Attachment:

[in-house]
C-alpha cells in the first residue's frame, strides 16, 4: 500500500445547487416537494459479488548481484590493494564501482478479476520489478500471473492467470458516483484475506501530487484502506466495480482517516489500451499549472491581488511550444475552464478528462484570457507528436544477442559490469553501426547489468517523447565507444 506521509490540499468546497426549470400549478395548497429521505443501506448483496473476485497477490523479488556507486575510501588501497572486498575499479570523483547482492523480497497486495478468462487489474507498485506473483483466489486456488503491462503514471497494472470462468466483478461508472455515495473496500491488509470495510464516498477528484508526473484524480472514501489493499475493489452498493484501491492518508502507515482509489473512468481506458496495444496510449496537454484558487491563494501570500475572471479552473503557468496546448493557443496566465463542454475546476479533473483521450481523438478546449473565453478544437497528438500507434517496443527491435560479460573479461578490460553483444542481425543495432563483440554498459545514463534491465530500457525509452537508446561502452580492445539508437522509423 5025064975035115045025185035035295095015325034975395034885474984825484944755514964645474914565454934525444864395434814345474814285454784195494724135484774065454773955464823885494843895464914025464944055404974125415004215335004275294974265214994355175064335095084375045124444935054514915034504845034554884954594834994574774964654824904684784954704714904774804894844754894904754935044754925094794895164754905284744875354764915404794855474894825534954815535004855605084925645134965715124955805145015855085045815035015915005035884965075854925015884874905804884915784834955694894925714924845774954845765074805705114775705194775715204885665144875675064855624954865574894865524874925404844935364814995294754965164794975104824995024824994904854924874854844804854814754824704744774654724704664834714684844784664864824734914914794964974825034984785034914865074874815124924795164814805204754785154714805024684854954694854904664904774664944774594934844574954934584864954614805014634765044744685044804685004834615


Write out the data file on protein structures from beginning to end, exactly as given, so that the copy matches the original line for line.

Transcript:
[in-house]
C-alpha cells in the first residue's frame, strides 16, 4: 500500500445547487416537494459479488548481484590493494564501482478479476520489478500471473492467470458516483484475506501530487484502506466495480482517516489500451499549472491581488511550444475552464478528462484570457507528436544477442559490469553501426547489468517523447565507444 506521509490540499468546497426549470400549478395548497429521505443501506448483496473476485497477490523479488556507486575510501588501497572486498575499479570523483547482492523480497497486495478468462487489474507498485506473483483466489486456488503491462503514471497494472470462468466483478461508472455515495473496500491488509470495510464516498477528484508526473484524480472514501489493499475493489452498493484501491492518508502507515482509489473512468481506458496495444496510449496537454484558487491563494501570500475572471479552473503557468496546448493557443496566465463542454475546476479533473483521450481523438478546449473565453478544437497528438500507434517496443527491435560479460573479461578490460553483444542481425543495432563483440554498459545514463534491465530500457525509452537508446561502452580492445539508437522509423 5025064975035115045025185035035295095015325034975395034885474984825484944755514964645474914565454934525444864395434814345474814285454784195494724135484774065454773955464823885494843895464914025464944055404974125415004215335004275294974265214994355175064335095084375045124444935054514915034504845034554884954594834994574774964654824904684784954704714904774804894844754894904754935044754925094794895164754905284744875354764915404794855474894825534954815535004855605084925645134965715124955805145015855085045815035015915005035884965075854925015884874905804884915784834955694894925714924845774954845765074805705114775705194775715204885665144875675064855624954865574894865524874925404844935364814995294754965164794975104824995024824994904854924874854844804854814754824704744774654724704664834714684844784664864824734914914794964974825034984785034914865074874815124924795164814805204754785154714805024684854954694854904664904774664944774594934844574954934584864954614805014634765044744685044804685004834615